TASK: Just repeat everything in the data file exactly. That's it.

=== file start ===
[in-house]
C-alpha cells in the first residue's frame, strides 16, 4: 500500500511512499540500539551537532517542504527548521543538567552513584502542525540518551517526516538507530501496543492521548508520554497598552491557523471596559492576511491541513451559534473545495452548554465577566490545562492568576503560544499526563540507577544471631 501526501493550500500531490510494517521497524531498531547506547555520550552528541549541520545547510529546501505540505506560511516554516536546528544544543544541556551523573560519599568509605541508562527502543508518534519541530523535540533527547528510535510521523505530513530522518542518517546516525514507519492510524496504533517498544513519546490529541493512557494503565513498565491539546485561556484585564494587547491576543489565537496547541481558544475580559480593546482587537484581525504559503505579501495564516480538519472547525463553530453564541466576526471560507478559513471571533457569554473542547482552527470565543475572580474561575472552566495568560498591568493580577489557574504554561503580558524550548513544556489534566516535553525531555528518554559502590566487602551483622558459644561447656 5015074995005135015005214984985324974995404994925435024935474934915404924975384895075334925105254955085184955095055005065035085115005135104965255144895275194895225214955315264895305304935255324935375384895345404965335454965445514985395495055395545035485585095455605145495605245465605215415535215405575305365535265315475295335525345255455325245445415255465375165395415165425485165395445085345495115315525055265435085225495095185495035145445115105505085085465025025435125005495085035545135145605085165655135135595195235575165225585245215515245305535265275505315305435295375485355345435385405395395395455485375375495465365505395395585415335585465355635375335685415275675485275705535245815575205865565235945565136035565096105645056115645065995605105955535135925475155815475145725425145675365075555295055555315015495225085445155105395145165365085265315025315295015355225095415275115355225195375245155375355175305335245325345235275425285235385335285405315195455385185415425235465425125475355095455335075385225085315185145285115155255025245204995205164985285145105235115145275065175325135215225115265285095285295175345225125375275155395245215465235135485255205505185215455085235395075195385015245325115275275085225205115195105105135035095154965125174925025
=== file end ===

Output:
[in-house]
C-alpha cells in the first residue's frame, strides 16, 4: 500500500511512499540500539551537532517542504527548521543538567552513584502542525540518551517526516538507530501496543492521548508520554497598552491557523471596559492576511491541513451559534473545495452548554465577566490545562492568576503560544499526563540507577544471631 501526501493550500500531490510494517521497524531498531547506547555520550552528541549541520545547510529546501505540505506560511516554516536546528544544543544541556551523573560519599568509605541508562527502543508518534519541530523535540533527547528510535510521523505530513530522518542518517546516525514507519492510524496504533517498544513519546490529541493512557494503565513498565491539546485561556484585564494587547491576543489565537496547541481558544475580559480593546482587537484581525504559503505579501495564516480538519472547525463553530453564541466576526471560507478559513471571533457569554473542547482552527470565543475572580474561575472552566495568560498591568493580577489557574504554561503580558524550548513544556489534566516535553525531555528518554559502590566487602551483622558459644561447656 5015074995005135015005214984985324974995404994925435024935474934915404924975384895075334925105254955085184955095055005065035085115005135104965255144895275194895225214955315264895305304935255324935375384895345404965335454965445514985395495055395545035485585095455605145495605245465605215415535215405575305365535265315475295335525345255455325245445415255465375165395415165425485165395445085345495115315525055265435085225495095185495035145445115105505085085465025025435125005495085035545135145605085165655135135595195235575165225585245215515245305535265275505315305435295375485355345435385405395395395455485375375495465365505395395585415335585465355635375335685415275675485275705535245815575205865565235945565136035565096105645056115645065995605105955535135925475155815475145725425145675365075555295055555315015495225085445155105395145165365085265315025315295015355225095415275115355225195375245155375355175305335245325345235275425285235385335285405315195455385185415425235465425125475355095455335075385225085315185145285115155255025245204995205164985285145105235115145275065175325135215225115265285095285295175345225125375275155395245215465235135485255205505185215455085235395075195385015245325115275275085225205115195105105135035095154965125174925025